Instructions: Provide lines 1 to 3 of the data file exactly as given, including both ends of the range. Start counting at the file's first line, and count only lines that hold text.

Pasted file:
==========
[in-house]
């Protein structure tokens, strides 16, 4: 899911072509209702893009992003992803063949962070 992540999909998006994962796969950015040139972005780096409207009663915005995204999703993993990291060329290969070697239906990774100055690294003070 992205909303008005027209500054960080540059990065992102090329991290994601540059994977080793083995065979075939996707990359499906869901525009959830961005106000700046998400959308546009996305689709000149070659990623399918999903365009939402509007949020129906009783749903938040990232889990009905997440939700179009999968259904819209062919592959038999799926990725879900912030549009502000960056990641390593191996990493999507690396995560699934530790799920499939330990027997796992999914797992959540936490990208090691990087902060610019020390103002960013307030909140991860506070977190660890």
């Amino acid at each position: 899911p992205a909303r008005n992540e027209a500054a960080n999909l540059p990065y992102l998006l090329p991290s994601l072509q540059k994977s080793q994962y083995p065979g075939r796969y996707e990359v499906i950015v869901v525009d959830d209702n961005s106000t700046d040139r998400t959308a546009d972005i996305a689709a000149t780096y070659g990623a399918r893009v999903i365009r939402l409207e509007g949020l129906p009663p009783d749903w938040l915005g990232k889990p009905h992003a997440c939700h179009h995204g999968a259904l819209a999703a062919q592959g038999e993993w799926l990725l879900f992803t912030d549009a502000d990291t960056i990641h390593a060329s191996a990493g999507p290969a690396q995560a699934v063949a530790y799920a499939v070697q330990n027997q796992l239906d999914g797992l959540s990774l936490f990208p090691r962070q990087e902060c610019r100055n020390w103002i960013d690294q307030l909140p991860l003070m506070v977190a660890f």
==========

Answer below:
[in-house]
């Protein structure tokens, strides 16, 4: 899911072509209702893009992003992803063949962070 992540999909998006994962796969950015040139972005780096409207009663915005995204999703993993990291060329290969070697239906990774100055690294003070 992205909303008005027209500054960080540059990065992102090329991290994601540059994977080793083995065979075939996707990359499906869901525009959830961005106000700046998400959308546009996305689709000149070659990623399918999903365009939402509007949020129906009783749903938040990232889990009905997440939700179009999968259904819209062919592959038999799926990725879900912030549009502000960056990641390593191996990493999507690396995560699934530790799920499939330990027997796992999914797992959540936490990208090691990087902060610019020390103002960013307030909140991860506070977190660890």
């Amino acid at each position: 899911p992205a909303r008005n992540e027209a500054a960080n999909l540059p990065y992102l998006l090329p991290s994601l072509q540059k994977s080793q994962y083995p065979g075939r796969y996707e990359v499906i950015v869901v525009d959830d209702n961005s106000t700046d040139r998400t959308a546009d972005i996305a689709a000149t780096y070659g990623a399918r893009v999903i365009r939402l409207e509007g949020l129906p009663p009783d749903w938040l915005g990232k889990p009905h992003a997440c939700h179009h995204g999968a259904l819209a999703a062919q592959g038999e993993w799926l990725l879900f992803t912030d549009a502000d990291t960056i990641h390593a060329s191996a990493g999507p290969a690396q995560a699934v063949a530790y799920a499939v070697q330990n027997q796992l239906d999914g797992l959540s990774l936490f990208p090691r962070q990087e902060c610019r100055n020390w103002i960013d690294q307030l909140p991860l003070m506070v977190a660890f």